Apple has patched three zero-day vulnerabilities it claims may have been actively exploited in the wild on iOS devices.
CVE-2023-41991 is described as “a certificate validation issue” which has now been fixed in iOS 16.7 and iPadOS 16.7, iOS 17.0.1 and iPadOS 17.0.1, watchOS 9.6.3, macOS Ventura 13.6 and watchOS 10.0.1.
The vulnerability, which affects the Apple Security framework, could enable a malicious app to bypass signature validation, the tech giant revealed.
CVE-2023-41992 impacts the Apple kernel and was addressed with “improved checks” in iOS 16.7 and iPadOS 16.7, iOS 17.0.1 and iPadOS 17.0.1, watchOS 9.6.3, macOS Ventura 13.6, macOS Monterey 12.7 and watchOS 10.0.1.
Apple said “a local attacker may be able to elevate their privileges” by exploiting the vulnerability. Both of these CVEs are listed here.
Finally, CVE-2023-41993 affects the WebKit browser engine and was also fixed with “improved checks” in iOS 16.7 and iPadOS 16.7, iOS 17.0.1 and iPadOS 17.0.1, and Safari 16.6.1.
“Processing web content may lead to arbitrary code execution,” Apple said of the bug.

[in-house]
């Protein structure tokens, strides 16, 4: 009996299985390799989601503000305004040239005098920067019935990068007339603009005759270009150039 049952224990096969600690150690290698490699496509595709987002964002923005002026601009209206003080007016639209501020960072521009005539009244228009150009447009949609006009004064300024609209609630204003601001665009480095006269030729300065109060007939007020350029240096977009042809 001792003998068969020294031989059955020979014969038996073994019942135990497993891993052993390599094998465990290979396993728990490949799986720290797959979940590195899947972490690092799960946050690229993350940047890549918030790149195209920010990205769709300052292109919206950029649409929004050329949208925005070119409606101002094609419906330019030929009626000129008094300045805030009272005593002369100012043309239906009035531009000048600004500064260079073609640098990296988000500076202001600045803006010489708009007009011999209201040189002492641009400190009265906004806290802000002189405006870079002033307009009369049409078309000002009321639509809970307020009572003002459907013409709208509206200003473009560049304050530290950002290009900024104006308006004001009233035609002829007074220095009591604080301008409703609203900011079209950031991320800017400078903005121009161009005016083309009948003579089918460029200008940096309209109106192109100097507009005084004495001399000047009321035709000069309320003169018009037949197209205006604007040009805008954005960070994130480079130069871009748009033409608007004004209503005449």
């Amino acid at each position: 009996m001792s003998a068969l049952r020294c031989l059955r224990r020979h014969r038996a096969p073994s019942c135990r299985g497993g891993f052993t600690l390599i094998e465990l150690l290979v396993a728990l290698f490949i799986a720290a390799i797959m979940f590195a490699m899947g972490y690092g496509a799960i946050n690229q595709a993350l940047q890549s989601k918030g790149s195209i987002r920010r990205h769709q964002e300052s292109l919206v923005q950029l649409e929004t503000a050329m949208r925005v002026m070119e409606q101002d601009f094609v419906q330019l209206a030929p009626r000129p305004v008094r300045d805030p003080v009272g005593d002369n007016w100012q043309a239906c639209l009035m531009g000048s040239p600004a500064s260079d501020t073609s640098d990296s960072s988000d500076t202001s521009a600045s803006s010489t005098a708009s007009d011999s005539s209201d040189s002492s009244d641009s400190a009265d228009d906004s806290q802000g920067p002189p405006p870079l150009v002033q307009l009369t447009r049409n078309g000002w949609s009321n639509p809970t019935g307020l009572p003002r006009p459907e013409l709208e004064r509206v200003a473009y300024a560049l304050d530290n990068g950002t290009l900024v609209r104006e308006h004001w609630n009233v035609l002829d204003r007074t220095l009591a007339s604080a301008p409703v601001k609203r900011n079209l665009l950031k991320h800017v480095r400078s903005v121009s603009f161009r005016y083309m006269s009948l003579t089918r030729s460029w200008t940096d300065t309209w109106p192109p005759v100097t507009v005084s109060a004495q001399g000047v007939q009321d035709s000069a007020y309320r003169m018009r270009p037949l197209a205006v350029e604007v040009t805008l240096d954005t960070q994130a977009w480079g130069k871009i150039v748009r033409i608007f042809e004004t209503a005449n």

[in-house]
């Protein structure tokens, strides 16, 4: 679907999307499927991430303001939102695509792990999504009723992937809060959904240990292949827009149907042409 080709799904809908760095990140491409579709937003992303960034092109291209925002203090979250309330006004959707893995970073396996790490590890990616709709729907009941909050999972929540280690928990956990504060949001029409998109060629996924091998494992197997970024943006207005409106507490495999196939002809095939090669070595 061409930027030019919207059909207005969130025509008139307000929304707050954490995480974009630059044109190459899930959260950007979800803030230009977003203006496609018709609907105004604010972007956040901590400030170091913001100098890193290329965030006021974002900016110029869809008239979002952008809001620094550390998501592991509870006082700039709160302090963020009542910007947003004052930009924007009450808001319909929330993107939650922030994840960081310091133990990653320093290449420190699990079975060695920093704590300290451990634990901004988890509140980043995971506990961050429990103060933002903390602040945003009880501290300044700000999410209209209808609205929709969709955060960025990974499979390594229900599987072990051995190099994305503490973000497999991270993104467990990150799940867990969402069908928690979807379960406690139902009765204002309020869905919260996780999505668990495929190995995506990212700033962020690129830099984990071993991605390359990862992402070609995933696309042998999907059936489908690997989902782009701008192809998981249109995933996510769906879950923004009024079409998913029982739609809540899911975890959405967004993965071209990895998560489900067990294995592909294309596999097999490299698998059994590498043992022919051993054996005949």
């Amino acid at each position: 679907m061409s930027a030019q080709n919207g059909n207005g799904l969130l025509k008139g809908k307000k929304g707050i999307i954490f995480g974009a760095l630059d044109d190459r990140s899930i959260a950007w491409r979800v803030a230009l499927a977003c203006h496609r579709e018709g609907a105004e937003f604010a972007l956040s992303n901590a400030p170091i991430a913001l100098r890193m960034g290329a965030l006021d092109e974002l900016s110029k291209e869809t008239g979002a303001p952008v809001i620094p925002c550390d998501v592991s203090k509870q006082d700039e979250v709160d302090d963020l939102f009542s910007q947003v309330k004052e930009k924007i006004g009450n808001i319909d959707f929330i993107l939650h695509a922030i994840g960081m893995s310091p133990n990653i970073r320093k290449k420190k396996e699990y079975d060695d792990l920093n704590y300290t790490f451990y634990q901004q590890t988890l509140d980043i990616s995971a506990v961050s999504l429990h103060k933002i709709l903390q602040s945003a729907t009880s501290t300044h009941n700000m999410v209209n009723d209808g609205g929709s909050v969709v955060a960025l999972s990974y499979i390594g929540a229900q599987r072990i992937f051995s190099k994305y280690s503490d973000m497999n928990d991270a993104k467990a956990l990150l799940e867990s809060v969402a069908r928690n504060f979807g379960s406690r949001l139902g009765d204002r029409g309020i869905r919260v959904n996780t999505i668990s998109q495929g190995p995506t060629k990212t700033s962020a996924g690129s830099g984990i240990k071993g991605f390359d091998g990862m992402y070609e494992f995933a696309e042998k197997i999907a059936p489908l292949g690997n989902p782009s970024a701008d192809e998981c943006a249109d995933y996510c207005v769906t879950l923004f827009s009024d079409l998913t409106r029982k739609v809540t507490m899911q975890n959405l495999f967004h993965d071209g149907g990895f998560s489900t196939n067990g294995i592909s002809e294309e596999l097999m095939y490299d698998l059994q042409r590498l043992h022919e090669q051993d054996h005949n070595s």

Read more on Apple zero-days: Apple Patches Two Zero-Days Exploited in the Wild
Interestingly, all three were found by Bill Marczak of the University of Toronto’s Citizen Lab and Maddie Stone of Google’s Threat Analysis Group.
Both have a track record of finding threats developed by commercial spyware makers and targeted at journalists, dissidents, rights groups and others.
Earlier this month, for example, Citizen Lab alerted Apple to two zero-day vulnerabilities being chained in a “BlastPass” exploit to deliver the notorious Pegasus spyware.
The vulnerabilities Citizen Lab in particular finds have often been researched by companies like NSO Group to deliver eavesdropping capabilities to their clients – usually government agencies.
However, their work is controversial. The US government has put several such companies on its entity list and a Presidential executive order earlier this year banned federal agencies from using any commercial spyware that has previously been misused by foreign states to spy on citizens, dissidents, activists and others.